Christine Sajecki

Q&A with Christine Sajecki & Gallery Director Laura Moriarty

LM: Describe some of the central themes of the work we see here.

CS: Migration, location, construction and disintegration, place as a character, atmosphere as a landscape, places where urban constructs and nature tangle together, self portraits - often involving carrying something, what we are and what we bring with us. There are a few works that reference books as objects, with a central spine and related images on the front and back cover.

LM: In your artist statement, you describe the mind as 'a place'. Can you elaborate on that a bit, and how it plays into your work?

CS: The mind as a place: very simply, how we feel changes where we are. We can see it with moods we're in, how it changes our surroundings, and sometimes the line is blurred between what is within and what is without. When I am painting a place, even if it's a simple landscape, I think of it as narrative. I include how I relate to it, how it is used, why it is used, where I come from and how I have arrived here. It's not all conscious, we store our experience in our bodies and it's our bodies that are painting, so the narrative comes out in our actions. Encaustic lends itself really well to the feeling of atmosphere charged with experience - the thickness and the way it traps and holds light.

For my last few years in Baltimore, my work dealt very much with the urban environment around me, where I felt very much at home. The story of immigrants making villages in urban environments, where they could, was the story of recent generations of my own family.

All the paintings shown here have been done since I moved to Georgia, and they feel very different to me, I feel very different here. This place is much more mysterious to me, and I think the work shows the struggle I've felt in finding where and how and if I belong.

LM: When you begin a new painting, do you have a clear idea of what story you want it to tell, or do you let it come out as you develop the work?

CS: I do, I have a clear idea when I start, and a plan of action to carry it out, and then the medium ALWAYS schools me. Sometimes it comes back around full circle, and more often the story changes once I see it in paint. I see something that interests me in how the paint lays down and I follow it. Often I have a whole narrative in mind and then the painting just becomes about the travels of one piece of light, the other details become incidental. I'm open to these changes, the story I have in mind when starting becomes an outline that the paint populates and animates as the main character.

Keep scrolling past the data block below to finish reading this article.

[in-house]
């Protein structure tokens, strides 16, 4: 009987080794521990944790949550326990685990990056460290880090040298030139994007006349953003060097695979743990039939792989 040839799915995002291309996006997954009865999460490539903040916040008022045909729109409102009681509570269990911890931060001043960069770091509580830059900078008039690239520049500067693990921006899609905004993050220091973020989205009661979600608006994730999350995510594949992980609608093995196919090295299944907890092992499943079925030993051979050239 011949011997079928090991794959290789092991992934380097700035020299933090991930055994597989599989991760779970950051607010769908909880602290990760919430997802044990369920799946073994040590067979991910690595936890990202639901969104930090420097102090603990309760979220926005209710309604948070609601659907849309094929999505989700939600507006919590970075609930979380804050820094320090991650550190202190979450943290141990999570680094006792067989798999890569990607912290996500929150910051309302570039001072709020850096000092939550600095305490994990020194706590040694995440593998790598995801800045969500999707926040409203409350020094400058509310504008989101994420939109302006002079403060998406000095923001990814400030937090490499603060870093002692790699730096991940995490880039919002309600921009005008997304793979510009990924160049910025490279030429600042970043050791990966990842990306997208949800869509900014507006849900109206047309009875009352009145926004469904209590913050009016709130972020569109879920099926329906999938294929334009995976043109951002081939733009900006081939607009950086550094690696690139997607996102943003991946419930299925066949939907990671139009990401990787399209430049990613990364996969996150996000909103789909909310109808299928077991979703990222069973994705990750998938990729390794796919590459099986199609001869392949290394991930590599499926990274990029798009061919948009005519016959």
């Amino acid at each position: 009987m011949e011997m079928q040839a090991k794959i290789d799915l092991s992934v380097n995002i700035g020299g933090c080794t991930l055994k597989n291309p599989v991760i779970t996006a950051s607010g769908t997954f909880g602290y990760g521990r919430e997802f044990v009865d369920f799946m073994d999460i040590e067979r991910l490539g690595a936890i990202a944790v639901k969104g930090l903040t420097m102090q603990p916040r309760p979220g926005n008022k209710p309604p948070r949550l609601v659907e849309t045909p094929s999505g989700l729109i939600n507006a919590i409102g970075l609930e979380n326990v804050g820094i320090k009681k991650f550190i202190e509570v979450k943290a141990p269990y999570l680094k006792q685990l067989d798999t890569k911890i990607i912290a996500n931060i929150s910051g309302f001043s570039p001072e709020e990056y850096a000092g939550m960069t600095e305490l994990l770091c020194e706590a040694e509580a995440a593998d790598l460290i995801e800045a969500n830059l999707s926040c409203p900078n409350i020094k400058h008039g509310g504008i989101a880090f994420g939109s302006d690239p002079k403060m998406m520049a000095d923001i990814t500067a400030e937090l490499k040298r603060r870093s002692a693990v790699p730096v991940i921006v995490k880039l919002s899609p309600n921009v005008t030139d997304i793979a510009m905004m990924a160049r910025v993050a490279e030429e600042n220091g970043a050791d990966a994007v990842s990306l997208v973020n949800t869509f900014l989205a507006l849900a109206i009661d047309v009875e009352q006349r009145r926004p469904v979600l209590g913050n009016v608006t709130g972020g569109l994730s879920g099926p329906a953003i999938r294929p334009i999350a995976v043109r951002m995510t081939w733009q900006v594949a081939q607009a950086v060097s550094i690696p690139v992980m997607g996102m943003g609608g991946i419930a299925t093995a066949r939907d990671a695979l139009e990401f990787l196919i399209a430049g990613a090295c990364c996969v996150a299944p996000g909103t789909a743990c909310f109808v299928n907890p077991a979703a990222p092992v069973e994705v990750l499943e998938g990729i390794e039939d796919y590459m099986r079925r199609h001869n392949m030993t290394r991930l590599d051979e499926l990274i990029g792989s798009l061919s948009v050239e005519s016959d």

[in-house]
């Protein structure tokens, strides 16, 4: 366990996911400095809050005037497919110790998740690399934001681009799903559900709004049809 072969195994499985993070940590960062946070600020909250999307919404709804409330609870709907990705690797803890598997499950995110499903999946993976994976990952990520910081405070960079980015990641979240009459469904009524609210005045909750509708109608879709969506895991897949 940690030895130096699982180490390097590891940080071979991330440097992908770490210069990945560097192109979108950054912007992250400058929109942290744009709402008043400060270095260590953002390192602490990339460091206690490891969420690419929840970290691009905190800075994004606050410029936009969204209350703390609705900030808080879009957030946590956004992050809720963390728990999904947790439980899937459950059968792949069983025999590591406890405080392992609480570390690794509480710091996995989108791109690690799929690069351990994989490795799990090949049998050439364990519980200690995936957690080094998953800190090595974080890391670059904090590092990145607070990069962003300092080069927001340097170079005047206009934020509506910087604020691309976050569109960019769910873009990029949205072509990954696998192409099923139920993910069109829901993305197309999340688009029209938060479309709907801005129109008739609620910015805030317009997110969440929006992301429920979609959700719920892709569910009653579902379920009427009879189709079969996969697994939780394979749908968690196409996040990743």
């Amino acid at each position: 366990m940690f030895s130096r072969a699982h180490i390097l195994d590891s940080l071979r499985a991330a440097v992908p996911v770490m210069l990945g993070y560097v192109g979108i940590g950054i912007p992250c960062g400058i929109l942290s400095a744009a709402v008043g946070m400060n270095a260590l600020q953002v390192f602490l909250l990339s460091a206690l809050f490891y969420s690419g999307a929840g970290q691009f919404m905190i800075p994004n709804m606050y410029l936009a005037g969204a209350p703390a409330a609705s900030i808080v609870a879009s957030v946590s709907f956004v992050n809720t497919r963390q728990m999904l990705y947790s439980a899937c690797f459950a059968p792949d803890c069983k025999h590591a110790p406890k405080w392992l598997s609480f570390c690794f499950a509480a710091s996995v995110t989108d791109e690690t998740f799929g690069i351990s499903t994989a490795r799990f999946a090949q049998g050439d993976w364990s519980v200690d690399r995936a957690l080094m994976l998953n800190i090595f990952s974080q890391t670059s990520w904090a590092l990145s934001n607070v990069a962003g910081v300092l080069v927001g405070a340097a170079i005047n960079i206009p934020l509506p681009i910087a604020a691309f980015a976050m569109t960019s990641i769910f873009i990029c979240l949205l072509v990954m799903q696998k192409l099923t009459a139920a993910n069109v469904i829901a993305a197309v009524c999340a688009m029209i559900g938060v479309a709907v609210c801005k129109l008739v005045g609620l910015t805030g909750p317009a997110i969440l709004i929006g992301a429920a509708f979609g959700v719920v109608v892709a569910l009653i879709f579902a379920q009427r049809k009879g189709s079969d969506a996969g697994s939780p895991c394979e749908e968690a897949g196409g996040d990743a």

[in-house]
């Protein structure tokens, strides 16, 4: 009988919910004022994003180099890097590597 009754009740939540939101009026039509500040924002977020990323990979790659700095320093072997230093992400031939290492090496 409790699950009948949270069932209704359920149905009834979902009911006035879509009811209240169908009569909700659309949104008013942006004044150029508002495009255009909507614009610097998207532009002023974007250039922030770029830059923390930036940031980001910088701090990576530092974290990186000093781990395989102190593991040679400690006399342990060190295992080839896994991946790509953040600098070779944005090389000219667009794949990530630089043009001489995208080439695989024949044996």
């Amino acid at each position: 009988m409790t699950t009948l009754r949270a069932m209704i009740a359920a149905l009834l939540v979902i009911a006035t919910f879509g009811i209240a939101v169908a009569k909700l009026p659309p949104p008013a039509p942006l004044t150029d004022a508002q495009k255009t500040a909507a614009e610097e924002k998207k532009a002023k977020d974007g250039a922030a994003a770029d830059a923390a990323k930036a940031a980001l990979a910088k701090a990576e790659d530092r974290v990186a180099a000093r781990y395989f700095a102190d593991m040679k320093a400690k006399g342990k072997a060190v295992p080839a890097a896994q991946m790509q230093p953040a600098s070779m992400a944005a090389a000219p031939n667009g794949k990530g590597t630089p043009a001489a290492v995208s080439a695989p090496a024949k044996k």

LM: How do you ideally want your paintings to function? Are you concerned with what they convey?

CS: If they have any effect at all, for anyone, I'm pleased.

LM: What are you working toward at the moment?

CS: I have a show coming up in Savannah in May, that I'm in deep, thick -- I've got several very large brand new paintings, all in progress right now! I'm trying something different - sometimes that changing narrative that I mentioned above causes some serious over-painting. There might be 12 paintings on one panel (see Wave.. I painted that one for probably 4 months before I flipped it upside down and started over.) It makes for a rich surface, a palimpsest and a history of marks and time, but for these paintings I'm pursuing only one idea. If I have a new idea, I start a new painting. I stop and put the painting aside once I'm unsure what I'm doing next. The next painting informs the last one, they are all working together and from each other. I might work something out on a different panel then come back to the first. Or else just keep going on more new ones. The process so far is really lovely, I'm enjoying this way of working, but the end result is yet to be seen. I like hanging onto that potential for longer, and leaving a painting while it still has so many possibilities. I love that tension. 

The show will be at 1704 Lincoln ( where many of my favorite local and regional artists have shown, and the gallerist, Blanche Nettles Powers, is also an artist I admire. The body of work is called (working title) "American Villages", and deals with the vast open spaces my husband and I were admiring when we drove out west this winter, and the little isolated habitats within them.  There is a subtext of transportation, as America is always in transit. I'm using mud from the Piedmont mixed in with my wax, and medium made from local unpurified beeswax. The intrinsic beauty of these materials is helping me to work simply.